When it comes to “intelligent design,” Gov. Bobby Jindal told Face the Nation recently he doesn’t think it’s an issue that should be decided on the federal or even state level, but on the local level. As a citizen of Louisiana, and very fully aware of the vetting so-called “intelligent design” received at enormous cost to the taxpayers in other venues, this response is frankly unacceptable. Moreover, Jindal seemed to imply that he is personally aware of attempts made for “facts or theories or explanations to be withheld from them (his and other children) because of political correctness” (my italics). I followed the stream of discourse closely on this issue, and it seems to me that authoritative comments from people in possession of the “very best science,” as Jindal put it, have been contributed.
In 1987, the U.S. Supreme Court ruled that states cannot require public schools to balance evolution lessons by teaching creationism. In 2005 an onerous court case in Pennsylvania determined that intelligent design was a fraud, the judge issuing a stinging decision, saying “we find that the secular purposes claimed by the [school] board amount to a pretext for the board’s real purpose, which was to promote religion in the public school classroom.”
Can it possibly be that the governor of Louisiana scruples to call what the Supreme Court of the United States considers lawful conduct, being politically correct? This red herring of political correctness is, after all, the one-size-fits all cant of opprobrium heaped about the landscape by the nation’s neo-fascist ultra-far right radio entertainers. As such, it’s the kind of volatile skapegoatism which should be avoided by legitimate political figures.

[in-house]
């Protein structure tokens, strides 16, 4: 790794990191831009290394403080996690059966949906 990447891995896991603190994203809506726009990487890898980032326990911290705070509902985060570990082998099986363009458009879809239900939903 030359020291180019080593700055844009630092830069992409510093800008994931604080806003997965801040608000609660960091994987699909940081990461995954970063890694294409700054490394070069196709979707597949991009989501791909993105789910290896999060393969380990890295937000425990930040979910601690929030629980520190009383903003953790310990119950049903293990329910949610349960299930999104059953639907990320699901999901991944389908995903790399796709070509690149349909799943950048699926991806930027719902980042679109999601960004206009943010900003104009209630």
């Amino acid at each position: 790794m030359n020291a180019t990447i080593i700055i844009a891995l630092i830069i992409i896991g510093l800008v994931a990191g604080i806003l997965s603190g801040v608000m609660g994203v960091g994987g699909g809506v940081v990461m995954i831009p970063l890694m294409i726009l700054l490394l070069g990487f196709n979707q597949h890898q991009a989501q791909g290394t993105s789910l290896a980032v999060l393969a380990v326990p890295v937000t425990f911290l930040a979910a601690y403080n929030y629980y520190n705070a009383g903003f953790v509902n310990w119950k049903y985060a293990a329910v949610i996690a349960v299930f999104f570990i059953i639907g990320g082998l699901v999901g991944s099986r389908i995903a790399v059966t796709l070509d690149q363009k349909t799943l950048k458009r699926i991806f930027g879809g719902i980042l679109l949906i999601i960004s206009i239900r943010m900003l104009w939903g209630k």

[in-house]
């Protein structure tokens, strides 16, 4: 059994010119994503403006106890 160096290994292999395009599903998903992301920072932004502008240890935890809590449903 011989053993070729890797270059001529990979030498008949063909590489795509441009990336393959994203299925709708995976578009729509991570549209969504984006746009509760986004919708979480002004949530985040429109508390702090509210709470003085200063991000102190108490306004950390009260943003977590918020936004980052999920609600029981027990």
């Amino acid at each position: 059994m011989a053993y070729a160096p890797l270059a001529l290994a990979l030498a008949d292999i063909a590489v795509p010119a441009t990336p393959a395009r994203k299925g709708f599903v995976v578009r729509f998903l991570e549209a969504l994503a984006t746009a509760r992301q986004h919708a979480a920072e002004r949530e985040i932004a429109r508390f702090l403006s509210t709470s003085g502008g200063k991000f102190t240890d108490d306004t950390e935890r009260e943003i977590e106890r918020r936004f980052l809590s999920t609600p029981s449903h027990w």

Following the antics of their support of “intelligent design,” taxpayers in Harrisburg, Pennsylvania, were soaked in debt; the region mocked for being an idiot haven. The case judge was threatened with assassination by an impassioned Christian religious zealot. All of that being in the public record and well publicized. Now, our governor’s idea of leadership is to suggest that these same invent-the-wheel issues should be dealt with on the local level. Presumably for the purpose of wasting taxpayer money in the entirely predictable litigation flowing from the Louisiana Science Education Act (SB733 having passed 36-0 in the Senate and awaiting Gov. Bobby Jindal’s signature); the equally predictable mocking, surely to come, is free. Believe me, the rest of the nation needs precious little excuse to see Louisiana as a haven for idiots.
Failure to veto such a bill would be an astonishing abdication of the public weal by any elected official. We would deserve the mockery from thoughtful human beings not less than from mute and rude beasts of the fields. Yet, I’m hopeful: from this nadir of political legislative leadership, I can’t imagine worse in train.
MAY 21 Gambit columnist Clancy DuBos writes about the Mother's Day shooting, and how the stages of shock and blame and healing mirror those traveled by the same city following Hurricane Katrina. The city will recover, just as it did following the storm, by reaching out to help the people injured most seriously by the event, DuBos writes. It's how we heal, he says.